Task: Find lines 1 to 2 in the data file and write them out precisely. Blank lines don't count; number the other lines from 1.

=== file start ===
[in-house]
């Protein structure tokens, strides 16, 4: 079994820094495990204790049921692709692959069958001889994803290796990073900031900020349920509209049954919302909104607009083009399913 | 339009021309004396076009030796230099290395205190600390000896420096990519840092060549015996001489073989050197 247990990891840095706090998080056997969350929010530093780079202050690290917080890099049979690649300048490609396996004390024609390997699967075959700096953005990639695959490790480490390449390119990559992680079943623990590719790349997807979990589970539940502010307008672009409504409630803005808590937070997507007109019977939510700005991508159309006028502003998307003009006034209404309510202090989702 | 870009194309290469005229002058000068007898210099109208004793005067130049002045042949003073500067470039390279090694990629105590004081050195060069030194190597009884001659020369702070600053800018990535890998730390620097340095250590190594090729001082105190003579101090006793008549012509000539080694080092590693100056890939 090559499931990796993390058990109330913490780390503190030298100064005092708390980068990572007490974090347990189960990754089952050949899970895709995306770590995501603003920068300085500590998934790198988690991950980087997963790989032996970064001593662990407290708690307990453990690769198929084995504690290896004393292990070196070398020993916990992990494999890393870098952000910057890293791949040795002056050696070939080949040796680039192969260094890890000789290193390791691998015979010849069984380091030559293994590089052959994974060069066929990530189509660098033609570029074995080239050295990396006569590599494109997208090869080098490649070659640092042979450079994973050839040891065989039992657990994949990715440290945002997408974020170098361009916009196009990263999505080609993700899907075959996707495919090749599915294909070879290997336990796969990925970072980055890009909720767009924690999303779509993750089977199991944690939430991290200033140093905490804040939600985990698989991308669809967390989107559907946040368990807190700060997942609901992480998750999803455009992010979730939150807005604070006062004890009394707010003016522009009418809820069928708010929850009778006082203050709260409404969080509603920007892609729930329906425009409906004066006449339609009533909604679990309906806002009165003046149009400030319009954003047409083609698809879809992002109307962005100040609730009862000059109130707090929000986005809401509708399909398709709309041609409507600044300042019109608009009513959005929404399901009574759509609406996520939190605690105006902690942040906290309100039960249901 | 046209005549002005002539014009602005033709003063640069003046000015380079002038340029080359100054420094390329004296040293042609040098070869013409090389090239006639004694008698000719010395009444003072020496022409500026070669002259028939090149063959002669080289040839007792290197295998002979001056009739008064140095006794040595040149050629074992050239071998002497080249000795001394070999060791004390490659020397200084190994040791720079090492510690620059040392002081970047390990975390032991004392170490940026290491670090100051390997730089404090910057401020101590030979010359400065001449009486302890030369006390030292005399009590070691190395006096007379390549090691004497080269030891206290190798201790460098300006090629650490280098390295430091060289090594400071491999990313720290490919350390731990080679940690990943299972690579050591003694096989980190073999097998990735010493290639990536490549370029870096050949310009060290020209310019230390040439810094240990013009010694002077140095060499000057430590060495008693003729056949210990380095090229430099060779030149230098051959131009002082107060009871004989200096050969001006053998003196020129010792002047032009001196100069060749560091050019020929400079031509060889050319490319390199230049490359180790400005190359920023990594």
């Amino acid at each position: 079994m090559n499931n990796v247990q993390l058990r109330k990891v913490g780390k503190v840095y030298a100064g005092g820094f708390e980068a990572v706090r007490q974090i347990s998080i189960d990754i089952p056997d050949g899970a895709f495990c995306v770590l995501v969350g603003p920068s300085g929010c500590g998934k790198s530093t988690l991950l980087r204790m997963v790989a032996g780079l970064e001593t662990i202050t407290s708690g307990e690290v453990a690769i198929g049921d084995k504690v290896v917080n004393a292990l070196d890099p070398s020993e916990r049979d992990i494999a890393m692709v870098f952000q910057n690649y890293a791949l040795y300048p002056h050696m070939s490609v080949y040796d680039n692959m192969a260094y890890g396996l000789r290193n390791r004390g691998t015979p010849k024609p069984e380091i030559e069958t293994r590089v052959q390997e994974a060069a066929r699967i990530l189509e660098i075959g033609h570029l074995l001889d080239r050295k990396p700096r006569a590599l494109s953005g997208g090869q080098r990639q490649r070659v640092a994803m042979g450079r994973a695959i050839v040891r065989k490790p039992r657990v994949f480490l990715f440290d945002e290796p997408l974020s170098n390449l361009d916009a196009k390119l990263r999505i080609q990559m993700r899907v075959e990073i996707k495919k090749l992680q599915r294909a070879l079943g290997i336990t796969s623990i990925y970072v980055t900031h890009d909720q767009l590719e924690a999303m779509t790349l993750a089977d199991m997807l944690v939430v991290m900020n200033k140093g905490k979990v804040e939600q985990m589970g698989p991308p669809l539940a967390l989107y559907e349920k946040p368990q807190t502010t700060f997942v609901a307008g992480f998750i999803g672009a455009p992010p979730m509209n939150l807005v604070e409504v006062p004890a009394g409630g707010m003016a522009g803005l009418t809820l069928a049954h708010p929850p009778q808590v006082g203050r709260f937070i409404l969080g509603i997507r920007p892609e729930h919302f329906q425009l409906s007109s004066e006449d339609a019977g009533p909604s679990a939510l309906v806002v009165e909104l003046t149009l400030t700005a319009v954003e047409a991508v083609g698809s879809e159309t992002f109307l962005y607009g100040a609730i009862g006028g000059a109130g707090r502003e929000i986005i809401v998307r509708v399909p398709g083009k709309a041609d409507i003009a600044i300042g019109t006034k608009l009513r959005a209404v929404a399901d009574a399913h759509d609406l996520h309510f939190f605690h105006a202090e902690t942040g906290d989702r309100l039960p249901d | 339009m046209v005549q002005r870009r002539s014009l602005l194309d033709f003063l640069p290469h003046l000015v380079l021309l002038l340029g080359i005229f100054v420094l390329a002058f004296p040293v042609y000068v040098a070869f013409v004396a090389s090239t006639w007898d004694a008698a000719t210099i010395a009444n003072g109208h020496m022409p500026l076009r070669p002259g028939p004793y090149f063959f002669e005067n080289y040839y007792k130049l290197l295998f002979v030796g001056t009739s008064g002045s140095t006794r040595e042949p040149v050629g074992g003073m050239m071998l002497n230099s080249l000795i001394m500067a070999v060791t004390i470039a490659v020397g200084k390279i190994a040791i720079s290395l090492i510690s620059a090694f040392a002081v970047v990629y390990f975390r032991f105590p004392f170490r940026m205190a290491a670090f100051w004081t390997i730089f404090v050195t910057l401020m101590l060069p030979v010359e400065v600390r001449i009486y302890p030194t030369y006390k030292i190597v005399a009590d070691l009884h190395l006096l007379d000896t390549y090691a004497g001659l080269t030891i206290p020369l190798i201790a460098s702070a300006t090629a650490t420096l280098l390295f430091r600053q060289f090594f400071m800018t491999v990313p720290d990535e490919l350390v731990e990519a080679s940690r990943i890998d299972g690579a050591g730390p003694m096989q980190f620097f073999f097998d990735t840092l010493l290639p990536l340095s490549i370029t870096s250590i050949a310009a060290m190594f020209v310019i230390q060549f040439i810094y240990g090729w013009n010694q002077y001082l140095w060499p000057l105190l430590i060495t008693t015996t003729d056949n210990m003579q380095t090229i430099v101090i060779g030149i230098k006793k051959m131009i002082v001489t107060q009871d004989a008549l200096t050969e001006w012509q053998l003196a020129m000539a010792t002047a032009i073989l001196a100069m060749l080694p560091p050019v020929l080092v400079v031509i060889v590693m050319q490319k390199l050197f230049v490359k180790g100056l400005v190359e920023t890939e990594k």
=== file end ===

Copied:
[in-house]
């Protein structure tokens, strides 16, 4: 079994820094495990204790049921692709692959069958001889994803290796990073900031900020349920509209049954919302909104607009083009399913 | 339009021309004396076009030796230099290395205190600390000896420096990519840092060549015996001489073989050197 247990990891840095706090998080056997969350929010530093780079202050690290917080890099049979690649300048490609396996004390024609390997699967075959700096953005990639695959490790480490390449390119990559992680079943623990590719790349997807979990589970539940502010307008672009409504409630803005808590937070997507007109019977939510700005991508159309006028502003998307003009006034209404309510202090989702 | 870009194309290469005229002058000068007898210099109208004793005067130049002045042949003073500067470039390279090694990629105590004081050195060069030194190597009884001659020369702070600053800018990535890998730390620097340095250590190594090729001082105190003579101090006793008549012509000539080694080092590693100056890939 090559499931990796993390058990109330913490780390503190030298100064005092708390980068990572007490974090347990189960990754089952050949899970895709995306770590995501603003920068300085500590998934790198988690991950980087997963790989032996970064001593662990407290708690307990453990690769198929084995504690290896004393292990070196070398020993916990992990494999890393870098952000910057890293791949040795002056050696070939080949040796680039192969260094890890000789290193390791691998015979010849069984380091030559293994590089052959994974060069066929990530189509660098033609570029074995080239050295990396006569590599494109997208090869080098490649070659640092042979450079994973050839040891065989039992657990994949990715440290945002997408974020170098361009916009196009990263999505080609993700899907075959996707495919090749599915294909070879290997336990796969990925970072980055890009909720767009924690999303779509993750089977199991944690939430991290200033140093905490804040939600985990698989991308669809967390989107559907946040368990807190700060997942609901992480998750999803455009992010979730939150807005604070006062004890009394707010003016522009009418809820069928708010929850009778006082203050709260409404969080509603920007892609729930329906425009409906004066006449339609009533909604679990309906806002009165003046149009400030319009954003047409083609698809879809992002109307962005100040609730009862000059109130707090929000986005809401509708399909398709709309041609409507600044300042019109608009009513959005929404399901009574759509609406996520939190605690105006902690942040906290309100039960249901 | 046209005549002005002539014009602005033709003063640069003046000015380079002038340029080359100054420094390329004296040293042609040098070869013409090389090239006639004694008698000719010395009444003072020496022409500026070669002259028939090149063959002669080289040839007792290197295998002979001056009739008064140095006794040595040149050629074992050239071998002497080249000795001394070999060791004390490659020397200084190994040791720079090492510690620059040392002081970047390990975390032991004392170490940026290491670090100051390997730089404090910057401020101590030979010359400065001449009486302890030369006390030292005399009590070691190395006096007379390549090691004497080269030891206290190798201790460098300006090629650490280098390295430091060289090594400071491999990313720290490919350390731990080679940690990943299972690579050591003694096989980190073999097998990735010493290639990536490549370029870096050949310009060290020209310019230390040439810094240990013009010694002077140095060499000057430590060495008693003729056949210990380095090229430099060779030149230098051959131009002082107060009871004989200096050969001006053998003196020129010792002047032009001196100069060749560091050019020929400079031509060889050319490319390199230049490359180790400005190359920023990594």